Hitchin Squirrel Rescue: 'All we want to do is help - because we love them'

  Posted: 13.08.20 at 17:30 by LAYTH YOUSIF @HitchinNubNews

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‘You’ve got to give the little guys a chance’ says Paul Allum, one half of Hitchin Squirrel Rescue.

The non-for-profit organisation in the town has only been going little under a year and has fast earned a reputation for providing loving care for the loveable creatures.

Paul and wife Ania have turned their house into a sanctuary for injured squirrels, spending hundreds of pounds of their hard-earned cash every month on food and medicines every month on the bushy-tailed scamps.

“We take in injured or baby squirrels that have been found and make sure they receive the required treatment they need which involves feeding, housing and professional medical care,” explains Paul.

The fully licensed pair have devoted their lives to saving the cuties.

Hard-working Paul has built spacious cages in their back garden to house them before and during lockdown.

Meet Jason the one-armed squirrel. CREDIT Hitchin Nub News

They’ve even named a lively pair ‘Ronnie and Reggie’ after the Kray twins – and that’s without mentioning their adorable one-armed squirrel ‘Jason.’

Babies require special 24 hour care which includes frequent feeding of formula milk so that they have the best chance of survival.

“Helping them is so rewarding,” says Ania, while she feeds a baby, adding: “We had to make a midnight trip to pick another one up last night.”

Meet Queenie, a black baby squirrel who had been facing an uncertain future – until Paul and his wife stepped in.

Ania, who works from home soldering for a living (“I have a very understanding boss,” she admits), is in charge of feeding them every four hours with a special milk formula.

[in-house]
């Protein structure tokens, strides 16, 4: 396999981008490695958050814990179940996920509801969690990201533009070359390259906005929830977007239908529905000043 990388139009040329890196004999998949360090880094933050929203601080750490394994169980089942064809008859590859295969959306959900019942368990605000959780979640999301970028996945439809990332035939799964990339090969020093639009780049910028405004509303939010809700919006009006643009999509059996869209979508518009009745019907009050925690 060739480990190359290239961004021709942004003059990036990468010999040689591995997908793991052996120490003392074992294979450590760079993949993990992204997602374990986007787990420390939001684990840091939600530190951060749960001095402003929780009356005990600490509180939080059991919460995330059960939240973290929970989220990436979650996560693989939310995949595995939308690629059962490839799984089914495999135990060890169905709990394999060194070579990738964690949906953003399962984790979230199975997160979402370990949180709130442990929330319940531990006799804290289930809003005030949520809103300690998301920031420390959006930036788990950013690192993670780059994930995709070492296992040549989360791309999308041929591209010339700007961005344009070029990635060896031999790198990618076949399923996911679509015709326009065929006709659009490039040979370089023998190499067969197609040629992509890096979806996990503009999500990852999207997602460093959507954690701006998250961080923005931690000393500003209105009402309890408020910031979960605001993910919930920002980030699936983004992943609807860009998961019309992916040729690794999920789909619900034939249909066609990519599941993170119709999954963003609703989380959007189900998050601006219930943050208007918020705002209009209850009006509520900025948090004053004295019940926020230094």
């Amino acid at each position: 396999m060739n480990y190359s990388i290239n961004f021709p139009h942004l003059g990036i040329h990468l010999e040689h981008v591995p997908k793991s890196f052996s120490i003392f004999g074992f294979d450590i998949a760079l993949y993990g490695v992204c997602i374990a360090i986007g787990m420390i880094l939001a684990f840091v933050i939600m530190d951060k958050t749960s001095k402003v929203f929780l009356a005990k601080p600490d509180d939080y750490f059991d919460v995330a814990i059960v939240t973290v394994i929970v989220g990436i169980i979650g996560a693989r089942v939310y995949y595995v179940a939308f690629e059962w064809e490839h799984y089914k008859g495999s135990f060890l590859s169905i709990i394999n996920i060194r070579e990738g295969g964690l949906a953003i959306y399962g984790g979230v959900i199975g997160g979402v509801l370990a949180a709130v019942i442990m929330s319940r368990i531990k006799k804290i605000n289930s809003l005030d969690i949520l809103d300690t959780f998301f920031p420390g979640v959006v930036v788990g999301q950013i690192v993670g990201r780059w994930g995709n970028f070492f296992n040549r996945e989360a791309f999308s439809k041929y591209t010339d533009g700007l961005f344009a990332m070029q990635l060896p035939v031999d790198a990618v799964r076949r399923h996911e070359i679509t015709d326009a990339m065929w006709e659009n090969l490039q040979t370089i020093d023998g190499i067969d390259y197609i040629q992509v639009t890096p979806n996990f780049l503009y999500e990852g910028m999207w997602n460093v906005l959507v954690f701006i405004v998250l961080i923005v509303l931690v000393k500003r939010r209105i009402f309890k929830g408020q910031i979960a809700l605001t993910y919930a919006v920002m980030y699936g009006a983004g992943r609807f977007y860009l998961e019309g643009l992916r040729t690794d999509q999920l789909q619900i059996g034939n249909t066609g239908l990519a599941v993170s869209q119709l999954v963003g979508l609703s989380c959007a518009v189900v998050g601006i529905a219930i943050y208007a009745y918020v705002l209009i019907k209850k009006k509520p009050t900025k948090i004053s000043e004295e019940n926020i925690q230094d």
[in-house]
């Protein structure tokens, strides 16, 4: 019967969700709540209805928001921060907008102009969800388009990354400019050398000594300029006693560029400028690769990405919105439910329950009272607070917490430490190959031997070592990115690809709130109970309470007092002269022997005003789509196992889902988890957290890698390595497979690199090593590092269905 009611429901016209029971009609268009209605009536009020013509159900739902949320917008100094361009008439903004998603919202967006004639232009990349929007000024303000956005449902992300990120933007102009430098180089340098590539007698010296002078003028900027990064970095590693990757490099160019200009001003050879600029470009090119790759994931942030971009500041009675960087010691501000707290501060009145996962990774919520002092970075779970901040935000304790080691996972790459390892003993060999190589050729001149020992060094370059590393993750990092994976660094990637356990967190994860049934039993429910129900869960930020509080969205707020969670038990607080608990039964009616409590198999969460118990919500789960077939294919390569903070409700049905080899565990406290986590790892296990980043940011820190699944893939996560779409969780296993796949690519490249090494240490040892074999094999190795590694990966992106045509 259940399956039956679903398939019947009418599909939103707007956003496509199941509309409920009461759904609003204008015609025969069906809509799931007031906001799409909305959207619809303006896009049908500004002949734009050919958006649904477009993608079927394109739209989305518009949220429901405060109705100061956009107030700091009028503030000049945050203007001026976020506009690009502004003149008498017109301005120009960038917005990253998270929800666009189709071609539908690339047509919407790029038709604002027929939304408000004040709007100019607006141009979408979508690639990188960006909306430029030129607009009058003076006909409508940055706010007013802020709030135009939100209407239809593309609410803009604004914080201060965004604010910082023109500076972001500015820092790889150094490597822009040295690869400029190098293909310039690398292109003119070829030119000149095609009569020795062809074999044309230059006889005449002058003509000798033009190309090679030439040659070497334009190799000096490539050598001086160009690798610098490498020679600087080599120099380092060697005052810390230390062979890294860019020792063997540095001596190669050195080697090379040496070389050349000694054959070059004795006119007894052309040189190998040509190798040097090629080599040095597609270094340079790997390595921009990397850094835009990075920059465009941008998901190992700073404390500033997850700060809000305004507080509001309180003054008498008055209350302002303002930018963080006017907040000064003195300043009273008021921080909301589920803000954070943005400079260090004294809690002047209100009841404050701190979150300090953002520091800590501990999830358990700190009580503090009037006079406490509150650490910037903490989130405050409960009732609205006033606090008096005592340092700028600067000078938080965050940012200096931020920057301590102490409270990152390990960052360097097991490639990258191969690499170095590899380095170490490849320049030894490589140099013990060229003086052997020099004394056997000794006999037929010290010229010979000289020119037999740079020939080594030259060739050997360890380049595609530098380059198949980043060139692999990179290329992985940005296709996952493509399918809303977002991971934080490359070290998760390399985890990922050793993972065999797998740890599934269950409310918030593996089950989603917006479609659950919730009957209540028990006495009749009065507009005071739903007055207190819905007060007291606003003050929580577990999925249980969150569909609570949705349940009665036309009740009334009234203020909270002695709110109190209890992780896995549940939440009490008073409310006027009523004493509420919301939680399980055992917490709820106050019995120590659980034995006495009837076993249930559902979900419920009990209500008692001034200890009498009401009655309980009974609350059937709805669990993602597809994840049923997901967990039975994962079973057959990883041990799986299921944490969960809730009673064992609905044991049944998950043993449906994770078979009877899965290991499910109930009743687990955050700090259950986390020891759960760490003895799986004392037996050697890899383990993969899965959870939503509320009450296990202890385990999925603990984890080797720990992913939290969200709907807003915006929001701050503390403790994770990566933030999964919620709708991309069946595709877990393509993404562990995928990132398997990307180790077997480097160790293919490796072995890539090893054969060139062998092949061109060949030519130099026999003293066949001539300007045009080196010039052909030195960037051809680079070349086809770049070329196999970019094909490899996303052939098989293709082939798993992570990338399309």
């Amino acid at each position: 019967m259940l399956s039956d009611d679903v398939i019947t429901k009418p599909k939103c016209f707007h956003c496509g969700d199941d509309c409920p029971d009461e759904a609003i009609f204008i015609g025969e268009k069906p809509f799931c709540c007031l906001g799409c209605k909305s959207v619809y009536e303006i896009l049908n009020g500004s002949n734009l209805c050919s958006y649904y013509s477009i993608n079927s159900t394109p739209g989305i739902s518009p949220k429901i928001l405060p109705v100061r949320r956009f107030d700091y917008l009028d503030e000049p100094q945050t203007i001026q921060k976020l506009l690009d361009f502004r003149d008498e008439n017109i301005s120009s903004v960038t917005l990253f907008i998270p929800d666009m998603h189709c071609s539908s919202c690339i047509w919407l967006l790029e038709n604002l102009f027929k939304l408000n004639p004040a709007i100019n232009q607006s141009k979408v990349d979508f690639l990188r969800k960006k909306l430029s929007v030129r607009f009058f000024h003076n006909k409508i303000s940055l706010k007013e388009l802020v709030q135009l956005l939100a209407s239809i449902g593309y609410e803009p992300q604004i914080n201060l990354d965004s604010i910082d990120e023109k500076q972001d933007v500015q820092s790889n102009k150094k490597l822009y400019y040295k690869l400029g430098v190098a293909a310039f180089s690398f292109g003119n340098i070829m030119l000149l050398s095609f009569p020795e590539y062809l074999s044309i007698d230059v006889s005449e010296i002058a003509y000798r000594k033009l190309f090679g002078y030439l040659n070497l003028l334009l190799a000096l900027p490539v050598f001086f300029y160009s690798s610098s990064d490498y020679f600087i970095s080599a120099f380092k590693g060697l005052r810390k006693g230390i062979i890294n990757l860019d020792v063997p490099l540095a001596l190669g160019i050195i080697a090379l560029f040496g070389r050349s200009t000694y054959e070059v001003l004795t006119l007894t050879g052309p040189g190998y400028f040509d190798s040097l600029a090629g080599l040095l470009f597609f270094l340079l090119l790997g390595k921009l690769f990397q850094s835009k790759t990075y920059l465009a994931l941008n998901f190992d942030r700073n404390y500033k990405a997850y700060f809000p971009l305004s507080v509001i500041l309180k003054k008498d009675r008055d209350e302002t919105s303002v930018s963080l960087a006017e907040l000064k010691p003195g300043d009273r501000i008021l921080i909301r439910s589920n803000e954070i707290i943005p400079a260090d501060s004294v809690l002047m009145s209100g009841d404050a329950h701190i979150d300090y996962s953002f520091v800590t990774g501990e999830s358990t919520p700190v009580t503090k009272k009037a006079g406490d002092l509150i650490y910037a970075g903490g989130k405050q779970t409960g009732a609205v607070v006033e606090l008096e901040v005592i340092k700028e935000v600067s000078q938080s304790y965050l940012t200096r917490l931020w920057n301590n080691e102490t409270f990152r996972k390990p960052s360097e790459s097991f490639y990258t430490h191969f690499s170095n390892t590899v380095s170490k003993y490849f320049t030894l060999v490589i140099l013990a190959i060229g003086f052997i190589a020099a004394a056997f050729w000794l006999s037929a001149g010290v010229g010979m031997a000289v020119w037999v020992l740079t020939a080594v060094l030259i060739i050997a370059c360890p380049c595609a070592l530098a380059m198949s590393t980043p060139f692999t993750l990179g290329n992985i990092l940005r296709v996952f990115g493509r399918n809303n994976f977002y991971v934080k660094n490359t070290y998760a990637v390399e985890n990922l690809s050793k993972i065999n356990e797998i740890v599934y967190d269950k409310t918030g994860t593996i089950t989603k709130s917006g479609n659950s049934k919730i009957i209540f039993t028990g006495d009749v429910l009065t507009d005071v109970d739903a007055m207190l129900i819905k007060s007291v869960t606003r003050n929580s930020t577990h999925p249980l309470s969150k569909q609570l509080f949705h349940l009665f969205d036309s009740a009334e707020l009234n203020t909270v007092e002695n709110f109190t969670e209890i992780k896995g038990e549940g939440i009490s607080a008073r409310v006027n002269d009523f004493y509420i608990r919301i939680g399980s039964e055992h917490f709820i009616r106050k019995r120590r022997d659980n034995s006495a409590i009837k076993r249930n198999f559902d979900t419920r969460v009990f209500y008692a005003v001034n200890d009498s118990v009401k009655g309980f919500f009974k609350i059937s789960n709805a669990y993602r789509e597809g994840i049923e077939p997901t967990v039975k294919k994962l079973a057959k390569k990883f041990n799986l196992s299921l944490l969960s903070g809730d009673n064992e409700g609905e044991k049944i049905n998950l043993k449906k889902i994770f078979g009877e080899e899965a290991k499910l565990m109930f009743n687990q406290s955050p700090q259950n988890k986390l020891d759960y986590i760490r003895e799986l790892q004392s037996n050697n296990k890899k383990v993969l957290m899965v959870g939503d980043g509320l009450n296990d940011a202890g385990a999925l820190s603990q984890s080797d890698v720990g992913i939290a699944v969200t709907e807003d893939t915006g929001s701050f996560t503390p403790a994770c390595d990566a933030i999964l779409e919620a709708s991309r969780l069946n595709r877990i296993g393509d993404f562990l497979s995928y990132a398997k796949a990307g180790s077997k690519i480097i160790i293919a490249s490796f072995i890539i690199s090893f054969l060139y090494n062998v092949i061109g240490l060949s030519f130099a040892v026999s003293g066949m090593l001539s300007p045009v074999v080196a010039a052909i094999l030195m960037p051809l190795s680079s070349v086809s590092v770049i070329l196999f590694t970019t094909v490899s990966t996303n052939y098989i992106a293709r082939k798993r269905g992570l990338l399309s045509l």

Paul Allum, one half of Hitchin Squirrel Rescue. CREDIT: Hitchin Squirrel Rescue

“When they open their eyes, we shut our eyes,” she tells Hitchin Nub News. But the long hours on top of her day job do not bother her in her bid to save injured squirrels.

However, despite support from squirrel lovers across the globe – as well as finding an ally in Hitchin MP Bim Afolami, who has helped the pair gain their licence from Natural England, the governing body - the animal-loving couple need to boost donations in order to continue to do the great work they are doing.

“We are thankful for all the backing we’ve had from people from places like Germany and the US but it does cost us a fair amount of money.

“We’re happy to spend our own cash feeding and looking after them because we love doing it - but we would welcome further donations.

“We’re also on the lookout for ‘crafters’ who’d be interested in making anything we could use to sell to raise funds for our rescue.”

Ania Allum feeds a baby squirrel. CREDIT: Hitchin Nub News

The bushy-tailed rodents have remarkable little bodies that are a feat of engineering. They have padded feet which cushion their jumps from up to 20 feet long.

Their eyes are high, situated on each side of their heads so they can see a large amount of their surroundings without having to turn their head. They are also excellent runners – reaching up to 20 mph.

Squirrels require calcium to stay healthy, which they attain in the wild at the moment through roses, hawthorne berries, wild funghi, crab apples and various other seasonal foodstuffs. But, when Paul and Ania take distressed little ones into their care they lavish with love and the diet they need.

Expert Ania takes great in nurturing the squirrels that come to them, young and old, adding: “We start the babies with farleys rusks and give the older ones a daily diet of fruit, veg and nuts as a treat – as well as fresh coconut, grapes, avocados and pak choi - anything that can give them a boost, because sometimes they come into our care in a distressed state.

“Jason came to us after breaking his arm in the wild. We don’t know exactly how old he is as we don’t know his true birthday – but when we took him to the vet, they told us he was about three months old.

“We were told that he would have to be put down, but my wife suggested to the vet that to avoid that perhaps they could amputate Jason’s arm so we could give him an excellent quality of life.

“He’s now happy, healthy and thriving under our care, which is great to see.”

“All we want to do is help squirrels because we love them.”

To donate to Hitchin Squirrel Rescue to help them keep doing what they’re doing visit their website

See our Facebook page Hitchin Nub News for our special live video of “Queenie’ and ‘Jason’ the one-armed squirrel.

Follow our Twitter account @HitchinNubNews for more video.

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